What you need to know
Voluntary organizations play an important role supporting people with dementia and their partners in care. However, there is variation in volunteer capacity across different rural communities and over the course of the condition. Overall, one of the most underdeveloped areas of support is meaningful support for people in the early stages of dementia. Future research and programing need to examine the development of a wider range of opportunities for people with dementia to contribute and participate more actively in their communities.
Why this research is important
In Canada, over 500,000 people live with some form of dementia. Dementia refers to a range of complex progressive degenerative conditions, such as Alzheimer’s disease and vascular dementia, which affect a person’s memory, language, judgement, and attention. People with dementia and their partners in care experience different needs depending on the severity of the condition; however, in many places, people with dementia and their partners in care do not experience the quality and kind of support they need. This study focused on rural and small town Ontario because rural people, in Canada and internationally, typically face additional challenges getting appropriate health and social care. It provides a foundation for Dr. Herron’s ongoing research about supporting people with dementia and their partners in care in rural Manitoba.
How the research was conducted
The findings of the study are based on the experiences of people caring for, and living with, dementia. To collect these first-hand accounts, Dr. Rachel Herron conducted a province-wide survey of Alzheimer Society (AS) chapters in Ontario and 73 semi-structured interviews with partners in care (both present and former) and people with dementia living in rural and small town settings. The survey of AS chapters provided information about the services available across the province of Ontario and identified challenges related to delivering appropriate support, specifically to rural populations. The survey information was then used to select study sites to explore experiences of dementia through in-depth interviews. The interviews with people with dementia and partners in care provided personal evaluations of care needs and challenges in particular community contexts. They took place in partnership with three AS chapters: Kingston, Frontenac, Lennox and Addington; Grey-Bruce, and Sault Ste. Marie Algoma. Overall, the research participants identified both challenges and opportunities to improve dementia care in rural and small town settings.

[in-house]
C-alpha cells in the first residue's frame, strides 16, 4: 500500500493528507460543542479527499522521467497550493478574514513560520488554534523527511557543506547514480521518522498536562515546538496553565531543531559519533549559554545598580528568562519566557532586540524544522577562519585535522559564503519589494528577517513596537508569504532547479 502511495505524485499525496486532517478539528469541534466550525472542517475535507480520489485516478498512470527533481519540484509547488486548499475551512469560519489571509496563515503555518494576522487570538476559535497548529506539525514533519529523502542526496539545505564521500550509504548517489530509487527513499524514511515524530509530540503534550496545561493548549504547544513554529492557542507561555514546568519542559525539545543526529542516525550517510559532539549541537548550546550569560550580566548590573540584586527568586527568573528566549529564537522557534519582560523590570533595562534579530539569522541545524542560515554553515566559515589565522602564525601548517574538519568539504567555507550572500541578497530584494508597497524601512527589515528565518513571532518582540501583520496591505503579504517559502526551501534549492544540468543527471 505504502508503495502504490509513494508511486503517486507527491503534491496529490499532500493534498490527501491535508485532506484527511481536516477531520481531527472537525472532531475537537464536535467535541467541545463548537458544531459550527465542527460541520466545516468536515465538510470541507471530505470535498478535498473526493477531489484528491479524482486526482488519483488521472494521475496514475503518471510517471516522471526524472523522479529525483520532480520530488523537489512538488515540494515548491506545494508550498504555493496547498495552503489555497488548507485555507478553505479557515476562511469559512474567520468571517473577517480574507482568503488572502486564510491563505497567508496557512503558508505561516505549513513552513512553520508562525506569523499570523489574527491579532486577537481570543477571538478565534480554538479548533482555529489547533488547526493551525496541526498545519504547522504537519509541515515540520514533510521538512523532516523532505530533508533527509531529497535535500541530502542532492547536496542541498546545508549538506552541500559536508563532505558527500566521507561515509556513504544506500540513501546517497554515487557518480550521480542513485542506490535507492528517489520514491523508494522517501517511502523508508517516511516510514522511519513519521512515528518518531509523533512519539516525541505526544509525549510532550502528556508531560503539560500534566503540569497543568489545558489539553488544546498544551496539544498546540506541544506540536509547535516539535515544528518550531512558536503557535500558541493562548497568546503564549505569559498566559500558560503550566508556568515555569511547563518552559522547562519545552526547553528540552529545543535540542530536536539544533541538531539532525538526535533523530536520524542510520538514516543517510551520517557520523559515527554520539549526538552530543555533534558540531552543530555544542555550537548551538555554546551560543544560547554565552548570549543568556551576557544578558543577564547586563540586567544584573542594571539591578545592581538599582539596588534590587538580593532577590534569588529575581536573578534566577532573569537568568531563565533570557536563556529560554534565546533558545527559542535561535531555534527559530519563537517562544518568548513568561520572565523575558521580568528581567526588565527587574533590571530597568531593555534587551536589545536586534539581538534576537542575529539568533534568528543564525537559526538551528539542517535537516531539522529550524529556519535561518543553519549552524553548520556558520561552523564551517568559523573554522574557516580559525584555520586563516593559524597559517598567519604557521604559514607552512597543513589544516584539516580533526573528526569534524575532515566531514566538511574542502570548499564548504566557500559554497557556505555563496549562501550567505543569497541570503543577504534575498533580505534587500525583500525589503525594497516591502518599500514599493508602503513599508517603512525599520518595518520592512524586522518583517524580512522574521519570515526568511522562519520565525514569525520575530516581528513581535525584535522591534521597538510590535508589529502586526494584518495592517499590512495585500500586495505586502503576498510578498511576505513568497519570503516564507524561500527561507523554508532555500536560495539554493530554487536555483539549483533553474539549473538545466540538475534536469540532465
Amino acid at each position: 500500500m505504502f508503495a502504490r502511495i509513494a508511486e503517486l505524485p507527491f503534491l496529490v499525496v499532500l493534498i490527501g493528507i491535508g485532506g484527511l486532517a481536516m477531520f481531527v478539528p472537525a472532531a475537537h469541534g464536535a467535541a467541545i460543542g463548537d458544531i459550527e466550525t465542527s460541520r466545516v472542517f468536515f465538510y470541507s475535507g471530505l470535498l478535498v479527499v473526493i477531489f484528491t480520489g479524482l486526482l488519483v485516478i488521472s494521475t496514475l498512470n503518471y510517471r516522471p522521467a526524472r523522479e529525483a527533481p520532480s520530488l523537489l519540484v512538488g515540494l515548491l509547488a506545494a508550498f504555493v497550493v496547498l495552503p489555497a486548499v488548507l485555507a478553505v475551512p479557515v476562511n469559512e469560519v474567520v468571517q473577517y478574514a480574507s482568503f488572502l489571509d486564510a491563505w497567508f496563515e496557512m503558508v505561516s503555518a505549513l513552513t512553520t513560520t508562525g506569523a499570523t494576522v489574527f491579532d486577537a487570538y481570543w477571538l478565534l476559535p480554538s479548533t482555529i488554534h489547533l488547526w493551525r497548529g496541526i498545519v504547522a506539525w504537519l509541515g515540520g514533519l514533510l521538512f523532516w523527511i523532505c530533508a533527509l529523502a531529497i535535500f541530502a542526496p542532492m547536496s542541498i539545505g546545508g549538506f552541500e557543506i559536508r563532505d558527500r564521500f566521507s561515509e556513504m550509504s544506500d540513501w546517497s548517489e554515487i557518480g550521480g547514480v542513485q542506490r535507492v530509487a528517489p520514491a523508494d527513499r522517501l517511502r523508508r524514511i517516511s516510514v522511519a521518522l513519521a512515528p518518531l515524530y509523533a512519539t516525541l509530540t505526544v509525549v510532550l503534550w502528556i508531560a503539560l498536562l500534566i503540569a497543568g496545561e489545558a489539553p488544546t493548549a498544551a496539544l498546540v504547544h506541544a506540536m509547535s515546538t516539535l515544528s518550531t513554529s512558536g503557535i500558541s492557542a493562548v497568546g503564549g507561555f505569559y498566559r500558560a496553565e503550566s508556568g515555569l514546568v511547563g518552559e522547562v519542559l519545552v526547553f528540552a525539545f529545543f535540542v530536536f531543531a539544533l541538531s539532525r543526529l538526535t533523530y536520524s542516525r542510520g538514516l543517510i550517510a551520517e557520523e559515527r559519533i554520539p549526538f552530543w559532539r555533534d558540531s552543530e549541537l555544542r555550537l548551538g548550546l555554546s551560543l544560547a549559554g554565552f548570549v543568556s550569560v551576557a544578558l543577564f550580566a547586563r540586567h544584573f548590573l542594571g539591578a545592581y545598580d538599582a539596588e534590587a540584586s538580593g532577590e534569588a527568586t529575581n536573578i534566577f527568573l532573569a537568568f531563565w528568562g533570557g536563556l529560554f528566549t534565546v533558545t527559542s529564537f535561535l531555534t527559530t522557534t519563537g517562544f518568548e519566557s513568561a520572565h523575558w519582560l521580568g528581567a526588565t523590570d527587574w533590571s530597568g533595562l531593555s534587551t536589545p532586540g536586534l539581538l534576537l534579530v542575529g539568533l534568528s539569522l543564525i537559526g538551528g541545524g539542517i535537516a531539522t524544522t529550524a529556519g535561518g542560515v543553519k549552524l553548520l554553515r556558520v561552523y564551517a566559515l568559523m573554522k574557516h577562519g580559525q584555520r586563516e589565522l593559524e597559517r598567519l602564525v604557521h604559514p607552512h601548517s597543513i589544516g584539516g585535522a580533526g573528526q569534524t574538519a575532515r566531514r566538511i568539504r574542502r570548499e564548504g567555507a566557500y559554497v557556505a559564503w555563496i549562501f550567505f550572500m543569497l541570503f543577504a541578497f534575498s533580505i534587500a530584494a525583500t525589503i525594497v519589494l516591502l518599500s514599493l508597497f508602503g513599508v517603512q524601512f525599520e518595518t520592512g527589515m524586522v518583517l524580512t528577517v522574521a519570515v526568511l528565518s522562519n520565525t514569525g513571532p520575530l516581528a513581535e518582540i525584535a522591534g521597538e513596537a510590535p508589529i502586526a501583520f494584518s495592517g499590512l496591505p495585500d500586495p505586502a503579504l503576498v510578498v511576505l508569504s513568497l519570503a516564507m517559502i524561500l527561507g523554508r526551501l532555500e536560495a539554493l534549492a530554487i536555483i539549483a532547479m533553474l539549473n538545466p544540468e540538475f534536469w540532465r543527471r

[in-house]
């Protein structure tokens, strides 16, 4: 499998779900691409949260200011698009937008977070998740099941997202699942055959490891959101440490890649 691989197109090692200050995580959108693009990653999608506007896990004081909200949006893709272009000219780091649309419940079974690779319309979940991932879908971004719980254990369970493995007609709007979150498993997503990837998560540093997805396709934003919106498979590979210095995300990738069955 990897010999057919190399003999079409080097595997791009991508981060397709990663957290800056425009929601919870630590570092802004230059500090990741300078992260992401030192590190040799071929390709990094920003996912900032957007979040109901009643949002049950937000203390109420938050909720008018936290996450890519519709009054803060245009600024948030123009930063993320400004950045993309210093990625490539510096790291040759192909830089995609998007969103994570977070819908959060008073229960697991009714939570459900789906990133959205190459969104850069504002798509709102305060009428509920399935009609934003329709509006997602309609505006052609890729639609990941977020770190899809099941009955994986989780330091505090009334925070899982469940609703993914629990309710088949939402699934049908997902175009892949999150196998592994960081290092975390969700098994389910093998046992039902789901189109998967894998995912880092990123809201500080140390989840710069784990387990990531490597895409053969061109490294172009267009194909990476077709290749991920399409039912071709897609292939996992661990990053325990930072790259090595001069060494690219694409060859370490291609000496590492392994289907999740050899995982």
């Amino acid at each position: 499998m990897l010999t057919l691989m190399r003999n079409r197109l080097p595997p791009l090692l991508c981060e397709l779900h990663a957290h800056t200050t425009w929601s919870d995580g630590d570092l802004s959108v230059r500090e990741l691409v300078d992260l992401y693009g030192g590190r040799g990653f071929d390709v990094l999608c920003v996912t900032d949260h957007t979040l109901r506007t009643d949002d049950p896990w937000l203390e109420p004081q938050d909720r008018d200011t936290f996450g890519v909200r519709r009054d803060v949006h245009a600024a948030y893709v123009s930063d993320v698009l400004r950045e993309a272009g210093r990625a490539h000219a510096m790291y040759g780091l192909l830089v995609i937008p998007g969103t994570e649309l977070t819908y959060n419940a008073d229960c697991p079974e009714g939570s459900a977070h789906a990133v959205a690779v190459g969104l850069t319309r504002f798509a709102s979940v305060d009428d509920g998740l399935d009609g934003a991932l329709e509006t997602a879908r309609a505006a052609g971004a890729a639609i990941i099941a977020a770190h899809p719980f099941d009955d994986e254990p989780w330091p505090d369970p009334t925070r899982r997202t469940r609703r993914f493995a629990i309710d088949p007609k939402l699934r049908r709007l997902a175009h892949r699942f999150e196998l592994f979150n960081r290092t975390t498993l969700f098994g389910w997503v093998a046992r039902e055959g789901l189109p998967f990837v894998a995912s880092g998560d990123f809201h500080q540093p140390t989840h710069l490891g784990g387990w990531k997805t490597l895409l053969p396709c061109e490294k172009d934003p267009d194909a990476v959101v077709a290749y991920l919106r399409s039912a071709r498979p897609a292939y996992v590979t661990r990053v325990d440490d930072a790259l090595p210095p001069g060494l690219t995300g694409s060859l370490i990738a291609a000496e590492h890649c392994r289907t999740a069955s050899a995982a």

What the researcher found
The study found variation in the services available across the province of Ontario. In general, support services for people with early stage dementia were underdeveloped in many of the chapters outside of major urban centres. The majority of AS chapters in the survey served rural populations and they identified particular challenges in reaching these populations. AS chapters observed that rural service users typically took advantage of fewer in-office services. However, they consumed more time and resources in transportation and more one-on-one home visits than their urban counterparts. People with dementia in the study delayed seeking formal support because they did not feel they were “there yet.” They suggested that the services available did not reflect their interests or abilities. They expressed a strong desire to continue to contribute to their communities, homes, and surrounding environments. On the other hand, partners in care were more likely to initiate and encourage service use than people with dementia. Partners in care explained a number of ways in which they were constrained by the lack of available support in the home and community settings. Lack of early stage support and consistent services places increasing demands and constraints on partners in care.
How this research can be used
Ultimately, the key findings from the study identify the challenges and potential of caring for dementia in rural and small-town settings. Significant work remains to improve the accessibility and acceptability of care across rural and small town settings and over the course of the illness. Many successful programs exist but they need to reach rural people and respond to their interests and capacities. Dr. Herron’s ongoing research in Manitoba draws on the gaps identified from this broader research project to focus on innovative program solutions and the needs of isolated partners in care.
This research project has been approved by Queen's University Research Ethics Committee.
About the Researcher
Rachel Herron, Ph.D.
Dr. Rachel Herron is an Assistant Professor at Brandon University who specializes in health geography and rural health and aging research. She is also a member of the Gender and Women’s Studies Department at Brandon University.
- voluntary sector
Publications Based on the Research
Herron, R. V., Rosenberg, M. W., & Skinner, M. W. (2016). The dynamics of voluntarism in rural dementia care. Health and Place, 41, 31-41.
Research at Brandon University follows comprehensive policies designed to safeguard ethics, to ensure academic integrity, to protect human and animal welfare and to prevent conflicts of interest.